Again, I eat out very rarely; I have visited a number of cracking pubs and restaurants over the years, but I would just as happily sit down to a decent curry or Italian as traditional food. Anywhere that has liver and onions on the menu, and cooks it properly, is going to be an attractive proposition for me, though.

Do you have a favourite food shop?

If it sells food, it’s good. I am very run of the mill and certainly don’t have sophisticated tastes. The good old supermarket is good enough for me.

Who is the Yorkshire man or woman you most admire?

Tough one – Boycott has always been a bit of a hero... arrogant, obnoxious, opinionated, but true to his beliefs, even if others don’t think like him. And, apart from his catching and fielding, he had oodles of talent to back it up. Since he retired and took up TV work, he’s developed even more character and is genuinely funny. Not sure about his penchant for Katy Perry though...

How has living in Yorkshire influenced your work?

All bar one of the jobs I have done has been in Yorkshire – it was either Yorkshire or another country for me; and I’ve worked all over the county, really – in my job, it’s all about the kids; they make you laugh out loud, they make you cry, sometimes and there is always one that you always feel you could do more to help, and it is so difficult just going home at the end of a really emotional day. But you know they will be there the next day, and they will be ready to make you laugh and cry all over again.

If a stranger to Yorkshire had time to visit only one place, where would you send them?

My parents’ house. No word of a lie. We had foreign visitors staying with us since we were kids on school exchanges, rugby tours, work-swaps, internships, you name it. They still turn up to visit my parents 40 years later. If you live outside the UK and have not yet visited my parents, I would be very surprised. And they really do a mean fry-up. Sometimes, their own kids and grandkids cannot get in the house for visitors.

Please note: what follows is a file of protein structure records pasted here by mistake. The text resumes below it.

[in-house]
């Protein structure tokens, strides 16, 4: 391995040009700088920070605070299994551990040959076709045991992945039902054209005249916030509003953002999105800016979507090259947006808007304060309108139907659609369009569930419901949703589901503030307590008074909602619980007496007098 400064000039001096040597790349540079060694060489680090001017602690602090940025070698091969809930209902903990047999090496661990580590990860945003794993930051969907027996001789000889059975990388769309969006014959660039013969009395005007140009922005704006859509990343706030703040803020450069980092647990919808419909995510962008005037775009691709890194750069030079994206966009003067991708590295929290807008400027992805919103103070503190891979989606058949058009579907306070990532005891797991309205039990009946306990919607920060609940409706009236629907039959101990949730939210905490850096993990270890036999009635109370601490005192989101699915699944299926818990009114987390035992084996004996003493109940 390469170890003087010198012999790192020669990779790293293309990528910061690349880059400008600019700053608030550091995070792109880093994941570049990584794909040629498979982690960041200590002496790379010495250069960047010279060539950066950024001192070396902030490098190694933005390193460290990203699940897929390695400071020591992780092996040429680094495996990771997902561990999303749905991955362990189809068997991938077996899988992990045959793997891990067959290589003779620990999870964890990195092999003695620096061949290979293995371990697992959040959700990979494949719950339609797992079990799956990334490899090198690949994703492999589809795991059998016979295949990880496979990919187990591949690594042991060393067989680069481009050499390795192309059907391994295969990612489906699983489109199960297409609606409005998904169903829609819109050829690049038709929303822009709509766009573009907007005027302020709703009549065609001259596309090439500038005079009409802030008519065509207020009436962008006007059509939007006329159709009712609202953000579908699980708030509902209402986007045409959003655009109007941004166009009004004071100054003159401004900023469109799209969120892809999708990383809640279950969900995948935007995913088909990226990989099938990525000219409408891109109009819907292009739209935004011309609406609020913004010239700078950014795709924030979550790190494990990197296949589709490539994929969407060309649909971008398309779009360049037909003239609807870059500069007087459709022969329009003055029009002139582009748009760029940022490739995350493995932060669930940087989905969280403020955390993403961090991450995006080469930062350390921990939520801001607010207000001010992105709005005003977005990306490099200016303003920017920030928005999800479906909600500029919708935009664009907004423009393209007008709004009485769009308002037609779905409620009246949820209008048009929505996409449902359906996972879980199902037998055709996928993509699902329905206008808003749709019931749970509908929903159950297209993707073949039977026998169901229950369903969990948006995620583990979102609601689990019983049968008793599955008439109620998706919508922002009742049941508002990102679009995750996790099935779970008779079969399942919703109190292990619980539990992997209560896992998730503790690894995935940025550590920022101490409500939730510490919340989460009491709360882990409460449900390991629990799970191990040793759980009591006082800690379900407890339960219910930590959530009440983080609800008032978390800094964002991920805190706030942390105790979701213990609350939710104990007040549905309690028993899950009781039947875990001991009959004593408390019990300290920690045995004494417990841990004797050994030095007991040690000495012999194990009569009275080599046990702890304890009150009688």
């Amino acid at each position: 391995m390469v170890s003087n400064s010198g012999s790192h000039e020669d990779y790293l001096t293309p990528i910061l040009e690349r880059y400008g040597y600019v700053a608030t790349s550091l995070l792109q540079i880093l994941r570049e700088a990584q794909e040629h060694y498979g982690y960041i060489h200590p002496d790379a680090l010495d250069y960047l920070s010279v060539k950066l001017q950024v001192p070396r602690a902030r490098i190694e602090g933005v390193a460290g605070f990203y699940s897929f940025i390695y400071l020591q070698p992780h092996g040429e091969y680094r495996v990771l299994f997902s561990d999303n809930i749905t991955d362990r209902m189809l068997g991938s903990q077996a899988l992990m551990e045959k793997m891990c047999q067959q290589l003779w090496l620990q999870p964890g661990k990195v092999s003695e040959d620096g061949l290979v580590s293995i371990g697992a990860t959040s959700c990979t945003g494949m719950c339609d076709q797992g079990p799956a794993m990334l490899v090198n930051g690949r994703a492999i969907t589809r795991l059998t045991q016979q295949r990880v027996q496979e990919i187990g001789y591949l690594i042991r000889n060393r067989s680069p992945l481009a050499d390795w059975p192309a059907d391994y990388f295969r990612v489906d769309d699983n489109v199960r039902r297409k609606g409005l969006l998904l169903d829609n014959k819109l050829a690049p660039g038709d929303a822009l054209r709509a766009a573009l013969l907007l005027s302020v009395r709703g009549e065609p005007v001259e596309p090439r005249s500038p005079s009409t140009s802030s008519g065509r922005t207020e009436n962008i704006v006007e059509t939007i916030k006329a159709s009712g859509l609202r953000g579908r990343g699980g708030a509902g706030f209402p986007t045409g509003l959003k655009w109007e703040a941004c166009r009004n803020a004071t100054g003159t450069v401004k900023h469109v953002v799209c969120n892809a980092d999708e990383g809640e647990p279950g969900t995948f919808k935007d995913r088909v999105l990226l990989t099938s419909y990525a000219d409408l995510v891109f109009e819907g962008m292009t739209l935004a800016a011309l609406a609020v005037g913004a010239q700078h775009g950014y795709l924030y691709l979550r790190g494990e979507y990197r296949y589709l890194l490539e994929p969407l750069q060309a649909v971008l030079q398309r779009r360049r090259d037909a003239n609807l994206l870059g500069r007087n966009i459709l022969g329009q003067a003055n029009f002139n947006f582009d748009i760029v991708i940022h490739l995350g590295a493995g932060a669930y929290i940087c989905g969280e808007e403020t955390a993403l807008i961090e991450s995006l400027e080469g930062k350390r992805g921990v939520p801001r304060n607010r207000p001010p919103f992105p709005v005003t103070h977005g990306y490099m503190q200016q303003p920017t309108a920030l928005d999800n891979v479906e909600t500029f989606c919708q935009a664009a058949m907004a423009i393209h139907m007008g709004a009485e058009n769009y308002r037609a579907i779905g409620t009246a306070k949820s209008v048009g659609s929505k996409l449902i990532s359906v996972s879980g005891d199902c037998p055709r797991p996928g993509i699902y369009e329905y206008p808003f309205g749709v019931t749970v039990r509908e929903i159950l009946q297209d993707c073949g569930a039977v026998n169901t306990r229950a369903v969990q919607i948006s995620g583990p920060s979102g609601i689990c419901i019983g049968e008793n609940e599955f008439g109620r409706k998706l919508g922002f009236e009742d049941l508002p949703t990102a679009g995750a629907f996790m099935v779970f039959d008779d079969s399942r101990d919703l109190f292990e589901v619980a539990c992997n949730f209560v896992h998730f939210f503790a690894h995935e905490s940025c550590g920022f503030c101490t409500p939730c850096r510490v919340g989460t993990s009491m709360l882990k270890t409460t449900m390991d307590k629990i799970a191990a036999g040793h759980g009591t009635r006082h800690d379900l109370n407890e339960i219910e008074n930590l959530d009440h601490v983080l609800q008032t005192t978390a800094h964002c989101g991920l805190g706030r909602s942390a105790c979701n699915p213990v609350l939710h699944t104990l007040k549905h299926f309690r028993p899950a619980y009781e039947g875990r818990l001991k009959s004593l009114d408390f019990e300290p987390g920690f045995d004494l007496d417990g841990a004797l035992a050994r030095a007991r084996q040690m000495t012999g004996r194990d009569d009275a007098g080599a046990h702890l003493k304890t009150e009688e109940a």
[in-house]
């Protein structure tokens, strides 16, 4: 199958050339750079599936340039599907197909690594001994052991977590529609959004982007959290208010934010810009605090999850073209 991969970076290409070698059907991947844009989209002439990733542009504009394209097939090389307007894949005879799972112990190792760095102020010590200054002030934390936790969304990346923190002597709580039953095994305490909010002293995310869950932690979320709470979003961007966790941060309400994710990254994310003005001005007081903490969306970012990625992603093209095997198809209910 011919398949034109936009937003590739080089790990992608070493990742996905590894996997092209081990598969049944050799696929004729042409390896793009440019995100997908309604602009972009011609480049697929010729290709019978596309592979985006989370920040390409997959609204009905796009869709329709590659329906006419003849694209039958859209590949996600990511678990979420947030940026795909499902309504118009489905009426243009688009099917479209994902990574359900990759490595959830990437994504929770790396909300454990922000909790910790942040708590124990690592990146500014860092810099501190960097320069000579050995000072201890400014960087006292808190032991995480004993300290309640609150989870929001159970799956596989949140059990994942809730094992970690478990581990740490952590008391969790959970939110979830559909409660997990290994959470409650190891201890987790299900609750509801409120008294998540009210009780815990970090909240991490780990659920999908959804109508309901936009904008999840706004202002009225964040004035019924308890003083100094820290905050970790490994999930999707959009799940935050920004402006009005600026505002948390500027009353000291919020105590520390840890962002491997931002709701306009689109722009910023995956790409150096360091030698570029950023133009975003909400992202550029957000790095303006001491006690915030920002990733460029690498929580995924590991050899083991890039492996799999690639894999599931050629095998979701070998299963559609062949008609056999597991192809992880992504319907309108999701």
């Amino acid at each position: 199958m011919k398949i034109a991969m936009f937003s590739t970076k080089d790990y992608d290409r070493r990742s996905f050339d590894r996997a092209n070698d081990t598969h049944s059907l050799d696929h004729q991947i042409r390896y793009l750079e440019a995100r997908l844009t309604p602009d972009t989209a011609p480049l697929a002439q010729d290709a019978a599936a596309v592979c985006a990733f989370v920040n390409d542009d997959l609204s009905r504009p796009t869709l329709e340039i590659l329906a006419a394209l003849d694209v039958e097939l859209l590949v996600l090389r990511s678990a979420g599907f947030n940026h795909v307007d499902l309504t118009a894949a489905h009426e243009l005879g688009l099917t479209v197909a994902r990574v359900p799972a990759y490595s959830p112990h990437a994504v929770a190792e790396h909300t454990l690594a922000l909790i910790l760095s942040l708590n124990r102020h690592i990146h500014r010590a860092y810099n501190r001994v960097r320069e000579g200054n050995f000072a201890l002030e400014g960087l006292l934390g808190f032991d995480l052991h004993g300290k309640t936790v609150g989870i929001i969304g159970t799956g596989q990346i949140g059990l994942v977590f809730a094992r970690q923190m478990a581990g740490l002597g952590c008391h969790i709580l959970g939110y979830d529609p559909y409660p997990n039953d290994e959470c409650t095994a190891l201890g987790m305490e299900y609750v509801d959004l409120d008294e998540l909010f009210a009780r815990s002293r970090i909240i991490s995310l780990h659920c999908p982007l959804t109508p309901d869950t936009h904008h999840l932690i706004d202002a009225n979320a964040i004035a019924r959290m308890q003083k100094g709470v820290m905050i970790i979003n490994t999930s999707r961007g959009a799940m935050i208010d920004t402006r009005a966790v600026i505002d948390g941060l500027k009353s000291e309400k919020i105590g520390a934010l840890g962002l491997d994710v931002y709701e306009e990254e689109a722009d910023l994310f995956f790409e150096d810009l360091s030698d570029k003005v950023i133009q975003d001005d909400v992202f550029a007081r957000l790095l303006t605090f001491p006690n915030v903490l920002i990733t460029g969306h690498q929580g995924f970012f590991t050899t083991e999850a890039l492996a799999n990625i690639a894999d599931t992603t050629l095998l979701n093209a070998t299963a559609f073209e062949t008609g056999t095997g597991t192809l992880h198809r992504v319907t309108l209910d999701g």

Name your favourite Yorkshire book/author/artist/CD/performer.

Barely anyone will know this chap – Fred Butler – he was my favourite teacher at high school, and he was the sort of bloke who could just conjure up tales and anecdotes and do daft voices all the time. He was an amazing teacher, with hands like shovels – he wrote three books about his schooldays, growing up as an outsider and struggling to be accepted – although his experiences were very different to mine because of the generations, the way he talks about the little things in life that really mattered is full of imagery and “Yorkshire-ness”. A cracking read, all three of them…

What are you working on at the moment?

Keeping sane... I’ve had an amazing couple of years, doing the job I love in a place that I love. I daresay other opportunities will come my way over time, but just now, I am really happy with my lot. I might write a book to keep me out of mischief. Not sure what about though.